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Parched aricultural land in California’s drought-hit San Joaquin Valley. Photo: Pete Souza / White House via Wikimedia Commons.
Parched aricultural land in California’s drought-hit San Joaquin Valley. Photo: Pete Souza / White House via Wikimedia Commons.
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California drought: rains bring scant relief

Kieran Cooke

29th January 2015

California's worst drought on record is far from over, writes Kieran Cooke. But while residents are getting used to dusty cars and parched lawns, the state's massive agricultural sector is still growing water-intensive crops like rice. How crazy is that?

Farmers have cut back on growing water-hungry crops like cotton, but California is still growing - and exporting - rice, which is a real water drinker. How crazy is that?

Doing the right thing in the environs of the University of California, Davis - one of the foremost agricultural institutions in the US - means driving a carbon efficient car. And having a lawn that's burned dry.

California's worst drought on record is forcing people to cut back radically on water use - and that means letting lawns die, and cars get dusty. There was considerable rainfall last month, but it was not nearly enough to replenish the badly-depleted water resources.

Higher than average temperatures - particularly during the winter months - have combined with a lack of rainfall to produce severe drought conditions across much of the state.

Water restrictions have been brought in following the imposition of a drought emergency in January last year.

Dreaming of a wet winter

"If we don't have rain in significant amounts by early March, we'll be in dire straits", says Professor Daniel Sumner, director of the Agricultural Issues Center at Davis. "Historically, California's water has been stored in the snow pack in the mountains, but warmer winter temperatures have meant the pack has been melting."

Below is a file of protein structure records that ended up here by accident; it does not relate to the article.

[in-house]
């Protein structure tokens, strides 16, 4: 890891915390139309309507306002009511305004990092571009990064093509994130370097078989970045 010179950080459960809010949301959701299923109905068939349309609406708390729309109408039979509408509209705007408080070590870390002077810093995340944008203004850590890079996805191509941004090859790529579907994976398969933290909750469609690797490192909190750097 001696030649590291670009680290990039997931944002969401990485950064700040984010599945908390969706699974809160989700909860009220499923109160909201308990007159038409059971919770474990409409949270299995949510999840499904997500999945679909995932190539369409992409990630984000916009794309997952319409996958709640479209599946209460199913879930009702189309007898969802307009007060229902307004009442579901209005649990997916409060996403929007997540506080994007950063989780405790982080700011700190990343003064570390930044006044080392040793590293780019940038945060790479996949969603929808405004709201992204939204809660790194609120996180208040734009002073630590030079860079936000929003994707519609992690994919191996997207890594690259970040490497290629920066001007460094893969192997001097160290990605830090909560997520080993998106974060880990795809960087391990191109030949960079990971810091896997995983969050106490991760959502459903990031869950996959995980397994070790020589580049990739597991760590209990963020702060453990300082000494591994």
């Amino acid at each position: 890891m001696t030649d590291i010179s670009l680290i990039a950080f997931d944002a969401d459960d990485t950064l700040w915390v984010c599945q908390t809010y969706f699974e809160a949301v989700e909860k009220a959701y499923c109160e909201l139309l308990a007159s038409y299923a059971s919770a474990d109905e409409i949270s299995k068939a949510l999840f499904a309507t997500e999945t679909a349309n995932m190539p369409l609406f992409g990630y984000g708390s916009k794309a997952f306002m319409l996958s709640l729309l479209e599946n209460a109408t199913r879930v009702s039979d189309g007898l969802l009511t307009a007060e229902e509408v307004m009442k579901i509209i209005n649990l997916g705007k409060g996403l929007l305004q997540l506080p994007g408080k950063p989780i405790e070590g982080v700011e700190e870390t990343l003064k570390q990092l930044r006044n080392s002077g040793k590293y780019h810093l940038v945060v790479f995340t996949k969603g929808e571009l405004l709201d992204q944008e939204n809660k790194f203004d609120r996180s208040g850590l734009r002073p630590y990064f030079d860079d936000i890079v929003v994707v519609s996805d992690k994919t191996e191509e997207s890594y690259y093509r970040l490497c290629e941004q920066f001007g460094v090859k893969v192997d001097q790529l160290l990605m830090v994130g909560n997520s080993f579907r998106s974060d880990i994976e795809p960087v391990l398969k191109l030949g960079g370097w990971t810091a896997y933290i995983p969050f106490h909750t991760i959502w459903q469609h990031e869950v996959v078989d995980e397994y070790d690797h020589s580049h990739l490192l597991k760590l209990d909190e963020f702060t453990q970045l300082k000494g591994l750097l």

"The agricultural sector has made considerable advances in limiting water use, and new, more drought resistant, crops and plant varieties have been introduced, but aquifers have been pumped and they are not being replenished.

"In the past, massive projects were undertaken to distribute water round the state, but now there's not the money available to do any more big-time plumbing work. Also, the regulations on diverting water for agriculture use are very tight - rivers can't be pumped if it means endangering fish stocks or other wildlife."

Whether or not climate change is causing the drought is a matter of considerable debate. A recent report sponsored by the US government's National Oceanic and Atmospheric Administration (NOAA) says natural oceanic and atmospheric patterns are the primary drivers behind the drought.

A high pressure ridge that has hovered over the Pacific off California's coast for the past three years has resulted in higher temperatures and little rainfall falling across the state, the report says.

However, a separate report by climate scientists at Stanford University says the existence of the high pressure ridge, which is preventing rains falling over California, is made much more likely by ever greater accumulations of climate-changing greenhouse gas emissions in the atmosphere.

It's not just the groundwater that's depleted

Whatever the cause of the drought, the lack of rain is doing considerable environmental and economic damage. The Public Policy Institute of California, a not-for-profit thinktank, estimates that $2.2 billion in agricultural revenues and more than 17,000 jobs have been lost as a result of the drought.

Thousands of acres of woodland have been lost due to wildfires, while fisheries experts are concerned that severely depleted streams and rivers could lead to the disappearance of fish species in the area, such as coho salmon and steelhead trout.

The drought is not limited to California. Adjacent states are also affected, and over the US border to the south, in Mexico's Chihuahua state, crops have been devastated and 400,000 cattle have died.

Frank Green, a vineyard owner in the hills of Mendocino County, northern California, says: "The vines are pretty robust and, despite the drought, our wines have been some of the best ever over the past two years.

"But there's no doubt we need a lot more rain, and plenty more could be done on saving and harvesting water. Farmers have cut back on growing water-hungry crops like cotton, but California is still growing - and exporting - rice, which is a real water drinker. How crazy is that?"

 


 

Kieran Cooke writes for Climate News Network.

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